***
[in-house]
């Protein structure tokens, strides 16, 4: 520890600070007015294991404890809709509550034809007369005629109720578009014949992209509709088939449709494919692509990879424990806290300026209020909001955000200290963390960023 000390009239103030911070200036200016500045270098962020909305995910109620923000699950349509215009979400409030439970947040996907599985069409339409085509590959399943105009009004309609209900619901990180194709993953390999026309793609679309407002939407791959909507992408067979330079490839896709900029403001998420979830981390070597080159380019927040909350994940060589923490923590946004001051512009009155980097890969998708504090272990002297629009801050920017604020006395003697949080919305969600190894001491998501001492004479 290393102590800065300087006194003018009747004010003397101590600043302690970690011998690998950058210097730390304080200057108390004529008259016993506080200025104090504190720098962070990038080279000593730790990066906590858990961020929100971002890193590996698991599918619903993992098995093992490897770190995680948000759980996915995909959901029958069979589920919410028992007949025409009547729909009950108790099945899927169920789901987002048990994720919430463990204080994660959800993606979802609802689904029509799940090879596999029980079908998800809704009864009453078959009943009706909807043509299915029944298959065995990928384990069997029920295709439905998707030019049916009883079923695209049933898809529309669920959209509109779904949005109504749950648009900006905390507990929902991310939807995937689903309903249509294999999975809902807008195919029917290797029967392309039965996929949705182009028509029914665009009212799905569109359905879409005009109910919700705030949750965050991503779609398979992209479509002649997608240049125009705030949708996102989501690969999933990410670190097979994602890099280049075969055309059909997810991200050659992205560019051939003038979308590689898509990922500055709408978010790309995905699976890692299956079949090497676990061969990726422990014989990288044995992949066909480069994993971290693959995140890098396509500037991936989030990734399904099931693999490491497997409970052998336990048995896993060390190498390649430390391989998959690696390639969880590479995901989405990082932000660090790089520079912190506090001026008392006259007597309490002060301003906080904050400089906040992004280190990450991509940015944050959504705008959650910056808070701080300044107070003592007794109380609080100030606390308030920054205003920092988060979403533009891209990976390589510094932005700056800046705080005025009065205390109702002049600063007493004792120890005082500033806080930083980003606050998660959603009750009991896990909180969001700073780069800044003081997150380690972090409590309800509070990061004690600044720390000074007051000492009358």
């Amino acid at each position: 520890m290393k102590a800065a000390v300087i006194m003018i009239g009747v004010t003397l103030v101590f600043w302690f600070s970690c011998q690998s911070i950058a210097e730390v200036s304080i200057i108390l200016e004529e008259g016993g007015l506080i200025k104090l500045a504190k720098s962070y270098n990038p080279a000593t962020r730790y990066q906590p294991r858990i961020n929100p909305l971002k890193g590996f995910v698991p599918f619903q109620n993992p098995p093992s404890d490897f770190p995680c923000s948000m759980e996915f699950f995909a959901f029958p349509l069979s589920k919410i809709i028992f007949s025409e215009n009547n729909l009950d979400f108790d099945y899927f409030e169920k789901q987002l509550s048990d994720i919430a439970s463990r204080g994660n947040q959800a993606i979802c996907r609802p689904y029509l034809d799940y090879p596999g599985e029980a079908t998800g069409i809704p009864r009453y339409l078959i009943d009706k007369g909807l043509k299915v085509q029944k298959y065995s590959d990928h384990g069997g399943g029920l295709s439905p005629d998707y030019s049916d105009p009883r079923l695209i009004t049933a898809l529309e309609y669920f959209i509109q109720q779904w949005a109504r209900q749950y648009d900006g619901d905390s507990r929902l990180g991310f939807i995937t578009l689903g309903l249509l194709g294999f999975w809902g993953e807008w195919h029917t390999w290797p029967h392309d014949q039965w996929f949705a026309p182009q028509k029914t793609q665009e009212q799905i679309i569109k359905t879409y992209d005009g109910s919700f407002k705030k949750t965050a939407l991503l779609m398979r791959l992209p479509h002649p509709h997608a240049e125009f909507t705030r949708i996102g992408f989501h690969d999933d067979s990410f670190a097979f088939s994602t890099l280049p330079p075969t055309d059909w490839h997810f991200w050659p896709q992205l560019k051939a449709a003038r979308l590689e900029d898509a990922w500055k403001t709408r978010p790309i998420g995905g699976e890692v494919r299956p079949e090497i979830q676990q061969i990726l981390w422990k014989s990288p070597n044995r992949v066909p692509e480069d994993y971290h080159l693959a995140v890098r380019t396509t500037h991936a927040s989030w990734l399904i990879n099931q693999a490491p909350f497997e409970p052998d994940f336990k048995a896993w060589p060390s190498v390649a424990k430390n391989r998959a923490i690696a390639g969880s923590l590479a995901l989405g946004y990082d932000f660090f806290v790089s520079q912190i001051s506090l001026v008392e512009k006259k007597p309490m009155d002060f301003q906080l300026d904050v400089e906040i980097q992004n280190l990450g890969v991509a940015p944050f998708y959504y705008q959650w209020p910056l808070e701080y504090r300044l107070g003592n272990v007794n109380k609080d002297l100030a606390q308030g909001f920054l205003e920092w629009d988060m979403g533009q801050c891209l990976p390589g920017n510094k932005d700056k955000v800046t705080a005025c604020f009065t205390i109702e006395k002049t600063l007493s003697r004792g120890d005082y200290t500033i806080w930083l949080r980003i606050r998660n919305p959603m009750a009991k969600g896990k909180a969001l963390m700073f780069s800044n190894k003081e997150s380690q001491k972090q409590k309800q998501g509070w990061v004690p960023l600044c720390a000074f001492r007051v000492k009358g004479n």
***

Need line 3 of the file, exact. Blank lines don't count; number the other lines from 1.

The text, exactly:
């Amino acid at each position: 520890m290393k102590a800065a000390v300087i006194m003018i009239g009747v004010t003397l103030v101590f600043w302690f600070s970690c011998q690998s911070i950058a210097e730390v200036s304080i200057i108390l200016e004529e008259g016993g007015l506080i200025k104090l500045a504190k720098s962070y270098n990038p080279a000593t962020r730790y990066q906590p294991r858990i961020n929100p909305l971002k890193g590996f995910v698991p599918f619903q109620n993992p098995p093992s404890d490897f770190p995680c923000s948000m759980e996915f699950f995909a959901f029958p349509l069979s589920k919410i809709i028992f007949s025409e215009n009547n729909l009950d979400f108790d099945y899927f409030e169920k789901q987002l509550s048990d994720i919430a439970s463990r204080g994660n947040q959800a993606i979802c996907r609802p689904y029509l034809d799940y090879p596999g599985e029980a079908t998800g069409i809704p009864r009453y339409l078959i009943d009706k007369g909807l043509k299915v085509q029944k298959y065995s590959d990928h384990g069997g399943g029920l295709s439905p005629d998707y030019s049916d105009p009883r079923l695209i009004t049933a898809l529309e309609y669920f959209i509109q109720q779904w949005a109504r209900q749950y648009d900006g619901d905390s507990r929902l990180g991310f939807i995937t578009l689903g309903l249509l194709g294999f999975w809902g993953e807008w195919h029917t390999w290797p029967h392309d014949q039965w996929f949705a026309p182009q028509k029914t793609q665009e009212q799905i679309i569109k359905t879409y992209d005009g109910s919700f407002k705030k949750t965050a939407l991503l779609m398979r791959l992209p479509h002649p509709h997608a240049e125009f909507t705030r949708i996102g992408f989501h690969d999933d067979s990410f670190a097979f088939s994602t890099l280049p330079p075969t055309d059909w490839h997810f991200w050659p896709q992205l560019k051939a449709a003038r979308l590689e900029d898509a990922w500055k403001t709408r978010p790309i998420g995905g699976e890692v494919r299956p079949e090497i979830q676990q061969i990726l981390w422990k014989s990288p070597n044995r992949v066909p692509e480069d994993y971290h080159l693959a995140v890098r380019t396509t500037h991936a927040s989030w990734l399904i990879n099931q693999a490491p909350f497997e409970p052998d994940f336990k048995a896993w060589p060390s190498v390649a424990k430390n391989r998959a923490i690696a390639g969880s923590l590479a995901l989405g946004y990082d932000f660090f806290v790089s520079q912190i001051s506090l001026v008392e512009k006259k007597p309490m009155d002060f301003q906080l300026d904050v400089e906040i980097q992004n280190l990450g890969v991509a940015p944050f998708y959504y705008q959650w209020p910056l808070e701080y504090r300044l107070g003592n272990v007794n109380k609080d002297l100030a606390q308030g909001f920054l205003e920092w629009d988060m979403g533009q801050c891209l990976p390589g920017n510094k932005d700056k955000v800046t705080a005025c604020f009065t205390i109702e006395k002049t600063l007493s003697r004792g120890d005082y200290t500033i806080w930083l949080r980003i606050r998660n919305p959603m009750a009991k969600g896990k909180a969001l963390m700073f780069s800044n190894k003081e997150s380690q001491k972090q409590k309800q998501g509070w990061v004690p960023l600044c720390a000074f001492r007051v000492k009358g004479n």